Common errors to avoid when filing for advance payment of employer credits

Employers who are filing Form 7200, Advance Payment of Employer Credits Due to COVID-19 should read the instructions carefully and take their time when completing this form to avoid mistakes.

Using a reputable tax preparer – including certified public accountants, enrolled agents or other knowledgeable tax professionals – can also help avoid errors. Mistakes can result in a processing delay, which means it may take longer to get the advanced payment.

Here are some common errors to avoid when filling out Form 7200:

  • Missing or inaccurate Employer Identification Number. Each EIN should be exact. Taxpayers must complete this box.
  • Check only one box for the applicable calendar quarter. Only one box should be checked for the correct quarter. 
  • Check only one box for Part 1, Line A
  • Make sure to complete Part 1, Line B. In Part 1, Line B check either Yes or No.
  • Complete Part II, Lines 1-8 using actual dollar amounts. Part II should be completed using dollar amounts, not the number of eligible employees. All lines in Part II should be completed with an actual dollar amount.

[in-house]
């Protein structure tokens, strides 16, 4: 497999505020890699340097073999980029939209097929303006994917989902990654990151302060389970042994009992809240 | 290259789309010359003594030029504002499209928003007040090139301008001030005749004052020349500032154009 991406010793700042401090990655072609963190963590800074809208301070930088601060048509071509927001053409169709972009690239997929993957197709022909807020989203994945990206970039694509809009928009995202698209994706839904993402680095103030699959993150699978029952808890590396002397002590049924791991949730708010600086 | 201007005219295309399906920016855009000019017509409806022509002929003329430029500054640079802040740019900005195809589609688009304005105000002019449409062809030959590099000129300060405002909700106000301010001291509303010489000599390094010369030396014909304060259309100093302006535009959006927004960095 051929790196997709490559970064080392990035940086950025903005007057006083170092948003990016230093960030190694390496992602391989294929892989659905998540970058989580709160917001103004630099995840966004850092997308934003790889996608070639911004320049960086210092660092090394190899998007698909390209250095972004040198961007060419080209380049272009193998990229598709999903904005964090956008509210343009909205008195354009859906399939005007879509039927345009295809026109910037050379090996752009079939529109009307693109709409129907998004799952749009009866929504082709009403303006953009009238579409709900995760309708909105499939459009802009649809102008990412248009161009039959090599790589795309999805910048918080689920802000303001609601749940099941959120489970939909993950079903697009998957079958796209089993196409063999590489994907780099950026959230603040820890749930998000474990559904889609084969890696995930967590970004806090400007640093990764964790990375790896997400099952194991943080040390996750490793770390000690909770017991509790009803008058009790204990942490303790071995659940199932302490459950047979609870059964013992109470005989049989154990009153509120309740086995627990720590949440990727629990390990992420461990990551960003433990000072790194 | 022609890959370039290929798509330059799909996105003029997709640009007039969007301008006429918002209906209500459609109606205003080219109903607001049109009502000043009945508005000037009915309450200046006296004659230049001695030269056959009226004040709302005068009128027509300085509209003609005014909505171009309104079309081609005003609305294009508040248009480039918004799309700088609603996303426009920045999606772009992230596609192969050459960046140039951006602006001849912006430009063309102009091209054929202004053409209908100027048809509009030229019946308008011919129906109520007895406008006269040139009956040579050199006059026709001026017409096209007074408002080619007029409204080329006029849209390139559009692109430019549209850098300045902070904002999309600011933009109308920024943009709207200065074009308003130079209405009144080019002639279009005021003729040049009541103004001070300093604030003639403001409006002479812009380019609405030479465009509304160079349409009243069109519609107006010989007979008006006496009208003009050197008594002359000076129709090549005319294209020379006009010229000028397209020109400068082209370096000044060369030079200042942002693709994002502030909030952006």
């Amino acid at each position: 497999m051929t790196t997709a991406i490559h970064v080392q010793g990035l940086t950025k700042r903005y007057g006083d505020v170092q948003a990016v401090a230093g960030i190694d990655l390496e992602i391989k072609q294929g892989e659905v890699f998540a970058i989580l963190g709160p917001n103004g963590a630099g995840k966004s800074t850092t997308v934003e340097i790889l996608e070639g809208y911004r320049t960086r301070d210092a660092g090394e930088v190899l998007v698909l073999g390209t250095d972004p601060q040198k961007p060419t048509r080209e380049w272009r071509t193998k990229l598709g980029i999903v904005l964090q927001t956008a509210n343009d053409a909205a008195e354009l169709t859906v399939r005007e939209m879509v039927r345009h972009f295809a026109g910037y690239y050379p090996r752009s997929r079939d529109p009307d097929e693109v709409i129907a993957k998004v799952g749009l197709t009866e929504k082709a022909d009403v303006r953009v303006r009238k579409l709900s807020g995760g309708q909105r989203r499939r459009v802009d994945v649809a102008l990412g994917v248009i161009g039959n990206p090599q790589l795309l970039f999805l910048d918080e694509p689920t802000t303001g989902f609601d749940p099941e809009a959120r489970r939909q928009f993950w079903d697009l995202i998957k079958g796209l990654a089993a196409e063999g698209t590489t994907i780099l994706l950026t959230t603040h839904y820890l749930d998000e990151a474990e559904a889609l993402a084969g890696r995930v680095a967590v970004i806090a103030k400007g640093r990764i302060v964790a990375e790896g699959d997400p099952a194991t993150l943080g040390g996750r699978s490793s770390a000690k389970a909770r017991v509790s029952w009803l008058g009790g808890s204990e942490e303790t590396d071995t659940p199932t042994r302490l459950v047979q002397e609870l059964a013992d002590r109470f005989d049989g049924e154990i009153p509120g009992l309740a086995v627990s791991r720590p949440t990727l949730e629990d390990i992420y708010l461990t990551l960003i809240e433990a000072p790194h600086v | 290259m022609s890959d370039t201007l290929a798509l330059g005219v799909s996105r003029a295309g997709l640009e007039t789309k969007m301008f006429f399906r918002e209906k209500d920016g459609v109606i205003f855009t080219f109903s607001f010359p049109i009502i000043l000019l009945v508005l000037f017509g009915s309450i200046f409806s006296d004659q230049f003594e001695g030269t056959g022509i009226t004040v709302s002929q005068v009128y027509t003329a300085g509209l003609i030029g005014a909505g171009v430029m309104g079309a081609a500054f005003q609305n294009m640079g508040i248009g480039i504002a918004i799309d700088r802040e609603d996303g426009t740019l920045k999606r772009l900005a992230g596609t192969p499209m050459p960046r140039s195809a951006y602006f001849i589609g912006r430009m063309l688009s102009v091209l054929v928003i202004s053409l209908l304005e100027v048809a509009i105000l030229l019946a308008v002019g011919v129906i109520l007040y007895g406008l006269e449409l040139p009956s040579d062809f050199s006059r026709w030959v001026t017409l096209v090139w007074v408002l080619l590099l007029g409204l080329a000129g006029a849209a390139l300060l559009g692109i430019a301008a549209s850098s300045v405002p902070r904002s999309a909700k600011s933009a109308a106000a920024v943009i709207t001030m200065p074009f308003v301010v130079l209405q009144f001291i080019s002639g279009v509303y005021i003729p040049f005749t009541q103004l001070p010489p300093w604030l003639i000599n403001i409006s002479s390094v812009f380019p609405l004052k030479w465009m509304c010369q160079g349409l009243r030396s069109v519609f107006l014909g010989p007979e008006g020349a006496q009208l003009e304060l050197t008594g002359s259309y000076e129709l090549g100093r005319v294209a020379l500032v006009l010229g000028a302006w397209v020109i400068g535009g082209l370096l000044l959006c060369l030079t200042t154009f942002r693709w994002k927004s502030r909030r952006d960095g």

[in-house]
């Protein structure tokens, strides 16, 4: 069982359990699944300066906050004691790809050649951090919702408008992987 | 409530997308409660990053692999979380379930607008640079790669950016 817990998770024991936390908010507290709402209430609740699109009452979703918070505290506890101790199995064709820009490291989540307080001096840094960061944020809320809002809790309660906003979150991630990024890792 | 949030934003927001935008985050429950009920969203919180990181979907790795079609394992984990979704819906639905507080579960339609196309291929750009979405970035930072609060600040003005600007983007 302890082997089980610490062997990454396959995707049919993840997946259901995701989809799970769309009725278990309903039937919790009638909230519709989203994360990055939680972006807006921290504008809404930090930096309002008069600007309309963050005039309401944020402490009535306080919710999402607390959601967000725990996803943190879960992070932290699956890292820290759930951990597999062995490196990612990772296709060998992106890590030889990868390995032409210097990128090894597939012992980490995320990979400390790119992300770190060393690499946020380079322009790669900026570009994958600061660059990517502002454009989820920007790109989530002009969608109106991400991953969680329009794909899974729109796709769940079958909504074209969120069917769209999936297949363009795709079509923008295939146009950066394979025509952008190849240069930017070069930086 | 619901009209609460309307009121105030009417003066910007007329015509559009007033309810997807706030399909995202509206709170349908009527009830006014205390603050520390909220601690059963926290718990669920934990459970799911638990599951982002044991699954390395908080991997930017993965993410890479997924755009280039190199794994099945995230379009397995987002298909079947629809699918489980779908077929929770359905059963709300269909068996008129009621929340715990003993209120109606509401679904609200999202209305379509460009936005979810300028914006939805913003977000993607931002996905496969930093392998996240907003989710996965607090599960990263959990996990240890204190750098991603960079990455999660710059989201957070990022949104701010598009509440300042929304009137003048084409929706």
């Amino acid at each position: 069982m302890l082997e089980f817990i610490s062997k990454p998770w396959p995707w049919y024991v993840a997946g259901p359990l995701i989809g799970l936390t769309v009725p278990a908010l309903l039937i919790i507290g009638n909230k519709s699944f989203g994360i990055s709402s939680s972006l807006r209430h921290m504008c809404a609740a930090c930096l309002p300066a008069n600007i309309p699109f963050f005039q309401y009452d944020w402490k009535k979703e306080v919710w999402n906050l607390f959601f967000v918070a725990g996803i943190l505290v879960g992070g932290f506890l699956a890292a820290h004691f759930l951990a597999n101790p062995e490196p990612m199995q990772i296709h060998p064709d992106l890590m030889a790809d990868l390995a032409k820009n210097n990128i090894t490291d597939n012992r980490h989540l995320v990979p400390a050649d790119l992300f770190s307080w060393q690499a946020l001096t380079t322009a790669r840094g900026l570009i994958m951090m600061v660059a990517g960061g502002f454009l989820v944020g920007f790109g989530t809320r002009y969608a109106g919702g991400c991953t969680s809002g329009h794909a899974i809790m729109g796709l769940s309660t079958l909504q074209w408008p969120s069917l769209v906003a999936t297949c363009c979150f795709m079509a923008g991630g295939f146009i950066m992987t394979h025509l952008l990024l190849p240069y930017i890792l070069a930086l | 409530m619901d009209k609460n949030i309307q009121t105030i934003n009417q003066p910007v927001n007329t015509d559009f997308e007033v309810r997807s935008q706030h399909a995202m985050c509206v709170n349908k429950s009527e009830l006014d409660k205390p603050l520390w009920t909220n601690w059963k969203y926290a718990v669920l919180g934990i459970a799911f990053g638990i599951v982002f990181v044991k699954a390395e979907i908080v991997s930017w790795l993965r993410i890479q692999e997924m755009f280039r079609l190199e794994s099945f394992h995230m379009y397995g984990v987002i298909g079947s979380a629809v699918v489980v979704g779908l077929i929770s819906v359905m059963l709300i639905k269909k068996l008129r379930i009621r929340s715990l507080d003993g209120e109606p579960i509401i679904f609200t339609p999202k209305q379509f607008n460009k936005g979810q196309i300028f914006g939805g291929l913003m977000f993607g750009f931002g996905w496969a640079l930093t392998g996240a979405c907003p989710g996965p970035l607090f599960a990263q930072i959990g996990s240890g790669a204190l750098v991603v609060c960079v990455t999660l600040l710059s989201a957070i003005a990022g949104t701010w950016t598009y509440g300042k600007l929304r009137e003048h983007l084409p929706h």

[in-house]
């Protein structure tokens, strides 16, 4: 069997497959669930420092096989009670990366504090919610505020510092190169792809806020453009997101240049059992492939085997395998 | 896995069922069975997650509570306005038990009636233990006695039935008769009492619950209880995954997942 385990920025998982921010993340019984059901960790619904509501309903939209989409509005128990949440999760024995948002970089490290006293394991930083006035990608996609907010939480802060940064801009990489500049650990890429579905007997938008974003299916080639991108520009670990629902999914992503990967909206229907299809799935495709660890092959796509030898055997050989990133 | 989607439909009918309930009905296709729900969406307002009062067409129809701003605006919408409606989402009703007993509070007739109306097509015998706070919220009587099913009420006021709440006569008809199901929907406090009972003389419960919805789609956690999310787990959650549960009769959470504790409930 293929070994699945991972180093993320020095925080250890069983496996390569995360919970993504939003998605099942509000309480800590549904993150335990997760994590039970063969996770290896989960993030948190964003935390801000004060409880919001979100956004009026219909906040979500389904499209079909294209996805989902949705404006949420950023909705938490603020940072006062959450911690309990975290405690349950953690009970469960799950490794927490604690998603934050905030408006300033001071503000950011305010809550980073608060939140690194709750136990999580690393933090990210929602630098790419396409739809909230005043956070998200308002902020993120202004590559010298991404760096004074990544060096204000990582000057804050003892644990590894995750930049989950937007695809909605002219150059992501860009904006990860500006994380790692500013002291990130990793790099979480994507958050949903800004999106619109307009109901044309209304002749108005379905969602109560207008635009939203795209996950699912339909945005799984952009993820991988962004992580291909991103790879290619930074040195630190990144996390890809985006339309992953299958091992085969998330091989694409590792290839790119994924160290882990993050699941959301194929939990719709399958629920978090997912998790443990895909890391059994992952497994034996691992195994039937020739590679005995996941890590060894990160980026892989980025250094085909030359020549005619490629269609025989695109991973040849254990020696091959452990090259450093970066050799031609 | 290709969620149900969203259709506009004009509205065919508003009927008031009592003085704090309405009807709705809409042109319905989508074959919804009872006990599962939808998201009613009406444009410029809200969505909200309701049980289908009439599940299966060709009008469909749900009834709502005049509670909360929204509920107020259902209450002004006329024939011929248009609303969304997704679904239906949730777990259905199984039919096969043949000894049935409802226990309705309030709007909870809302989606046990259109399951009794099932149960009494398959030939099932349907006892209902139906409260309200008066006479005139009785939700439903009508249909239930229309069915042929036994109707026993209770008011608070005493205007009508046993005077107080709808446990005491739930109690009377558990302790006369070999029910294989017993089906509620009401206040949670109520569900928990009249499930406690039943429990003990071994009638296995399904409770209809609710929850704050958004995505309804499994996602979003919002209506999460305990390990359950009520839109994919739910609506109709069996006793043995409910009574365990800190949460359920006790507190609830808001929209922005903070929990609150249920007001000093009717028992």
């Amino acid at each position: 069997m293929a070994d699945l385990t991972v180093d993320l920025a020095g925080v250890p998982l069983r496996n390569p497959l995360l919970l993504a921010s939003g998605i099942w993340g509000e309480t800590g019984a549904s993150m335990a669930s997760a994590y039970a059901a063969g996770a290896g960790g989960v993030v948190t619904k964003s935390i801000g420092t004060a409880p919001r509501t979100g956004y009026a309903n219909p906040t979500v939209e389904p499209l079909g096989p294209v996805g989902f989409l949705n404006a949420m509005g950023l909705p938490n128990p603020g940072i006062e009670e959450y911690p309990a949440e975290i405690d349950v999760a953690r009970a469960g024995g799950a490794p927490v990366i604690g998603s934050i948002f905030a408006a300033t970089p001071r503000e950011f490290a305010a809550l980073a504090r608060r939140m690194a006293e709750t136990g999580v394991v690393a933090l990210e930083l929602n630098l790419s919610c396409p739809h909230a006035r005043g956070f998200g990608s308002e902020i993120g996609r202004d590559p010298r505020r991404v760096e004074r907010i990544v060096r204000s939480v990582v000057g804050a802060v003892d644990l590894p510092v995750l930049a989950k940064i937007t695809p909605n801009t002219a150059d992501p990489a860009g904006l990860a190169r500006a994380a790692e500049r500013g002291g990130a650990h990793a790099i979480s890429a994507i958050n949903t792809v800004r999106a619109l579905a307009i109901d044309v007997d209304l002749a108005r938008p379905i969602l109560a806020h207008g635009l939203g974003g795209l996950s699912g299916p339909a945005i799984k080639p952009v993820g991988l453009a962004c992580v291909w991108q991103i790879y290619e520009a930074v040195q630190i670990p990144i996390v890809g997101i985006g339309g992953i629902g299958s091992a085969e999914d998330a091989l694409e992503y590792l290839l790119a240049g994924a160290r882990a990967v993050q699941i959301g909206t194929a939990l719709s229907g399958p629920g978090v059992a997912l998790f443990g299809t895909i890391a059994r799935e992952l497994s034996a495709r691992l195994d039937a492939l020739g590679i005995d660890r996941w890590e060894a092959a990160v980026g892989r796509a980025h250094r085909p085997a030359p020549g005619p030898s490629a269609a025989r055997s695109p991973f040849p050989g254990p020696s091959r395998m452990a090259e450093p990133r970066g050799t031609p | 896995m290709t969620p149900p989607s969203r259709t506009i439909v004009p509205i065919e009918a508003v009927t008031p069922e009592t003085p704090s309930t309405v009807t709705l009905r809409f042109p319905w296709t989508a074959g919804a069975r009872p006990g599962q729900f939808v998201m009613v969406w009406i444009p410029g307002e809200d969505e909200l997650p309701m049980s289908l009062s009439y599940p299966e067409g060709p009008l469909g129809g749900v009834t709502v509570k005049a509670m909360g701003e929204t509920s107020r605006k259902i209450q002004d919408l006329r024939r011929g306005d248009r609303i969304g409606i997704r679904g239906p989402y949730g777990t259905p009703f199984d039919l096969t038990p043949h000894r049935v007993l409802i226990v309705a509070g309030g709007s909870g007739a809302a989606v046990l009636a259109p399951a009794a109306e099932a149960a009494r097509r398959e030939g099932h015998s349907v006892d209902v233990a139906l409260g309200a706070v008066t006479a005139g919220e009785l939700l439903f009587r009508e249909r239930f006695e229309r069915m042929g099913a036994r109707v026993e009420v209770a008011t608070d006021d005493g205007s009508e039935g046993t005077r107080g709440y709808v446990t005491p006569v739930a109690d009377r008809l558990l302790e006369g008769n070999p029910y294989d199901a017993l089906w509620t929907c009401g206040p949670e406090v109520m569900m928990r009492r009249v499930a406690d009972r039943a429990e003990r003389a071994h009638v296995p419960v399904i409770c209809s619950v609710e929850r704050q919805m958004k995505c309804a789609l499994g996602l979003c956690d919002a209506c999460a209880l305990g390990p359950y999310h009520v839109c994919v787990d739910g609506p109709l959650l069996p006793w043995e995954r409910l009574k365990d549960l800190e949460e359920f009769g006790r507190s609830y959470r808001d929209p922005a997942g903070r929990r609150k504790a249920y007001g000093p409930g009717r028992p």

• Check the math. Taxpayers should make sure they check the math on lines 4, 7 and 8.
  • Sign the form. Taxpayers should remember to sign the form.  Failure to sign the form will result in an automatic rejection.

More information:
Form and Instructions for 7200
Coronavirus tax relief
Employer credits
FAQs

Women In Trucking Facebook group celebrates ten years!

Ten years ago, Facebook was emerging as one of the top social media websites and Women In Trucking member, Sandy Long, recognized its potential.  She reached out and asked if she could start a WIT group on the site.  She wanted a place for female drivers to be able to ask questions, network and find new friends.  She saw the value in connecting drivers with technology.

Although Sandy passed away a few years ago, her legacy remains in the WIT Facebook group, which now includes nearly 11,000 individuals in the trucking industry.  Both men and women visit the group to talk about things that affect their roles as professional drivers. While the majority are truck drivers, there are others who are on the site to learn or to network.